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    Trip to See a Rocket Launch Hero
    Rocket Tourism

    How to Plan a Trip to See a Rocket Launch

    Watching a rocket launch is possibly one of the most impressive experiences I’ve ever had. As a feat of human engineering, there’s nothing like watching the rocket defy gravity and rise from the launchpad. For this reason I consider seeing a rocket launch to be worthy of everyone’s bucket list – but certainly for us astrotourists.

    If you want to see a rocket launch but aren’t sure how to make it happen, this post will help. It breaks down the steps for planning a trip to see a rocket launch. It also covers planning ahead for the fact that not all launches go as planned.

    I’ve planned two trips to see launches: once cross-country to Florida and once in my home state of California. Through those trips, I learned a few tips to help you have the best chance to seeing a launch happen successfully.

    Read on to discover what it takes to plan a trip to see a rocket launch. You’ll be all set to plan your own unforgettable rocket launch trip!

    Step 1. Choose Which Launch You Plan to See

    Trip to See a Rocket Launch - SpaceX at Sunrise
    Photo courtesy of SpaceX via Flickr

    There are a number of great resources to keep track of upcoming launches as you try to plan your trip to see a rocket launch.

    • Spaceflight Now has a great launch calendar that’s updated almost daily; it’s usually a little behind after a launch happens, but is really helpful in planning.
    • Surprisingly, Twitter is also a great resource for launch details. Within the U.S., it’s good to follow @SpaceX and the various NASA launch facilities: @NASAKennedy, @NASA_Wallops, and @30thSpaceWing (representing Vandenberg)
    • The team at NASA Spaceflight is also top notch – and Chris who runs their Twitter is really good.
    • On social media, Emily @thespacegal and Tim @everydayastronaut also both regularly share launch news (and other cool space info too).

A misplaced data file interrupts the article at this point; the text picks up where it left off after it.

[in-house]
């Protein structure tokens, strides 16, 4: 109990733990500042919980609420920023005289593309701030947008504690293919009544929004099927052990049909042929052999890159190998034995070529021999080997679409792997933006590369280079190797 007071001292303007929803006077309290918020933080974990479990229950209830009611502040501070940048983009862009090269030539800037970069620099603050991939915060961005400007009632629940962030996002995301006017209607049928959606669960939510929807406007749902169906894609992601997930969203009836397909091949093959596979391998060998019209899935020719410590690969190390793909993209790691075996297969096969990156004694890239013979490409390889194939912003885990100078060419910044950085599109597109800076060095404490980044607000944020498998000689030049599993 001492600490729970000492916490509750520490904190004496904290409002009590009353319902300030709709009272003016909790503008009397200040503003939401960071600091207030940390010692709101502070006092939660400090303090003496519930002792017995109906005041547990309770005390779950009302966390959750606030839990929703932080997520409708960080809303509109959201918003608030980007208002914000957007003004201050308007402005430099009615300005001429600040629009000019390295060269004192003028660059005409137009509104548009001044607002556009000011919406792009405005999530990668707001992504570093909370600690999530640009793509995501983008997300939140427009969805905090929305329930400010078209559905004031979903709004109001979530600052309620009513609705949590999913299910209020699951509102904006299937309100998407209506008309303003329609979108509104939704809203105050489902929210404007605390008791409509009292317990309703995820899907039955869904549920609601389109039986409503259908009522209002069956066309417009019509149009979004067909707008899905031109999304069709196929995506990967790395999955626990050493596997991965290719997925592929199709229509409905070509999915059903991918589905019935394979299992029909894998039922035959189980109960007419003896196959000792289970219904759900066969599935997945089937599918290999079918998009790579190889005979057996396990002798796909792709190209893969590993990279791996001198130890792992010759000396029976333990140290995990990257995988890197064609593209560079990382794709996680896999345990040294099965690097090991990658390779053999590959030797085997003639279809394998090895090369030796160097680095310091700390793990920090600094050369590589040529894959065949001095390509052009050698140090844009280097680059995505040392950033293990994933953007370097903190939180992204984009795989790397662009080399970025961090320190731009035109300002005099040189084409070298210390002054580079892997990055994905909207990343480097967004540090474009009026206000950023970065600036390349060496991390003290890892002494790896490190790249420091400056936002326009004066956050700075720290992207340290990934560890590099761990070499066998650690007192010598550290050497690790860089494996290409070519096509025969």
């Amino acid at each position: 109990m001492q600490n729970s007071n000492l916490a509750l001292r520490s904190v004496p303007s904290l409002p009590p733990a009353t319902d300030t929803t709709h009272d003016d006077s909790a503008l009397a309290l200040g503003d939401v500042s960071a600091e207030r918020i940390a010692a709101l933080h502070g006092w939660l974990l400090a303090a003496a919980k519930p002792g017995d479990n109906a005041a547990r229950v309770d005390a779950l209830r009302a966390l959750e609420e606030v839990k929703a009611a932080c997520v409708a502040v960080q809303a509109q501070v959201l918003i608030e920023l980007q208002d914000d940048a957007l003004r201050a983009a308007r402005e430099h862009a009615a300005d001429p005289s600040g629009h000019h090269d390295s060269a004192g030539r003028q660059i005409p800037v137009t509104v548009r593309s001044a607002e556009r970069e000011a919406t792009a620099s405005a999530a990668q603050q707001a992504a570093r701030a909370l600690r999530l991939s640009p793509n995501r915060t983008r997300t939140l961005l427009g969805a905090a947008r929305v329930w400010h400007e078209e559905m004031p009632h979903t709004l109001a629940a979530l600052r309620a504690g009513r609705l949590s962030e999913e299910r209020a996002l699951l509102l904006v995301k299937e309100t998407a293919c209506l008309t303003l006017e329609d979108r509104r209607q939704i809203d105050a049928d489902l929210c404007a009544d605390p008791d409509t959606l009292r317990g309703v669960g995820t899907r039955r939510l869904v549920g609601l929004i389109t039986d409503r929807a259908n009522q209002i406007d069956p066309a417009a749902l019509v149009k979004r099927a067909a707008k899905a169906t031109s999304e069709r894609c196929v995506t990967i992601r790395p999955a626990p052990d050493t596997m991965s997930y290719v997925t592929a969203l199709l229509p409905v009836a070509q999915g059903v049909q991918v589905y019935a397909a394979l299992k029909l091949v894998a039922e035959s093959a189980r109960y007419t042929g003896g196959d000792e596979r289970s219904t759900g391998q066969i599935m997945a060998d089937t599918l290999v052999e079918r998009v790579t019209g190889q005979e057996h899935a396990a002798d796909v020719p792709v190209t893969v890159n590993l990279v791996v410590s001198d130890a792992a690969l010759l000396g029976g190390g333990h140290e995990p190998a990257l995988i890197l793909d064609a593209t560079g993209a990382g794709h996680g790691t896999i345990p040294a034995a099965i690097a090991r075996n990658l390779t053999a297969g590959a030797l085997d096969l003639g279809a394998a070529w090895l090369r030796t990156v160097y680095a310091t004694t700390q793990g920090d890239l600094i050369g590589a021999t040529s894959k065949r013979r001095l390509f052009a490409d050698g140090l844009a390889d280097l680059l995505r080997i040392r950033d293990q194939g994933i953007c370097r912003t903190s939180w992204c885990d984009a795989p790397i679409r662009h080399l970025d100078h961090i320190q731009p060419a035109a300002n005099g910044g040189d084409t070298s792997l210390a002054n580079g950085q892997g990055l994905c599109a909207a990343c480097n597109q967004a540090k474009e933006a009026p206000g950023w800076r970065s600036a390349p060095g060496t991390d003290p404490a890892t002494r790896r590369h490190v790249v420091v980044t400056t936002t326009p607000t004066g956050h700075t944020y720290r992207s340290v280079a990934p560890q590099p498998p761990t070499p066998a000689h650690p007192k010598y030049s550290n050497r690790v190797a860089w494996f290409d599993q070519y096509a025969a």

As you get used to following these accounts and sites, you’ll eventually have a sense for how far in advance launches are announced. It varies between private companies and government organizations – for example, China basically never announces launches in advance. (Also, I wouldn’t recommend going to see a Chinese launch; they’re known for not worrying too much about crashing near populated areas!)

    For private space companies, SpaceX seems to announce several months in advance, Rocket Lab typically announces a few weeks to a few months, and so far, Blue Origin never announces in advance – people keep an eye on FAA airspace clearance requests to know when they plan a test flight.

    Step 2. Research the Launch Window & Location

    SpaceX Space Tourism Company - Launch Trail
    Photo credit: Official SpaceX Photos/Flickr

    Once you’ve decided on seeing a specific launch, it’s time to research the launch window and location so you can start planning your trip to see the rocket launch.

    Most launches have a “window” in which they can launch, assuming the weather and other conditions are good. Most of the time this is a few hours, but some have “0 second” windows, meaning they can only launch at a specific time on a specific day. Often, they also have back-up launch windows on other days in case the launch is scrubbed due to weather or technical issues.

    As you plan, keep an eye on the launch window(s) for the launch you want to see. Is it early in the morning or late at night? Are there backup windows on nearby dates? All of these details will help you plan a trip with better odds of seeing a launch even if it doesn’t happen in the first window.

    In my case, I saw the Orion EFT-1 launch from Kennedy Space Center in late 2014; the flights were super early in the morning and it was scrubbed the first day. Luckily they were able to launch on the second morning in the back-up window.

    When it comes to location, this is thankfully pretty easy! In the U.S., there are three major launch facilities:

    • Kennedy/Canaveral – Located on Florida’s Space Coast, there are several Florida communities nearby where you can stay.
    • Vandenberg – Located on California’s Central Coast, the nearest town is Lompoc, California.
    • Wallops – Located on Wallops Island in Virginia, it’s near Chincoteague National Wildlife Refuge and a number of smaller communities near the coast.

    SpaceX has also been drawing crowds to Boca Chica, Texas for their Starship test flights.

    Step 3. Book Your Travel – but be Flexible

    Vandenberg Launch Viewing - Glenn Beltz via Flickr
    Photo credit: Glenn Beltz via Flickr

    Now that you know where you’re going (based on the launch facility) and when you’re going (based on the launch window), it’s time to start booking your trip to see a rocket launch!

    The most important thing to consider when booking flights and lodging for your rocket launch trip is to be flexible if you can – or add an extra day or two on the end as a buffer to help you see the launch if it scrubs the first window.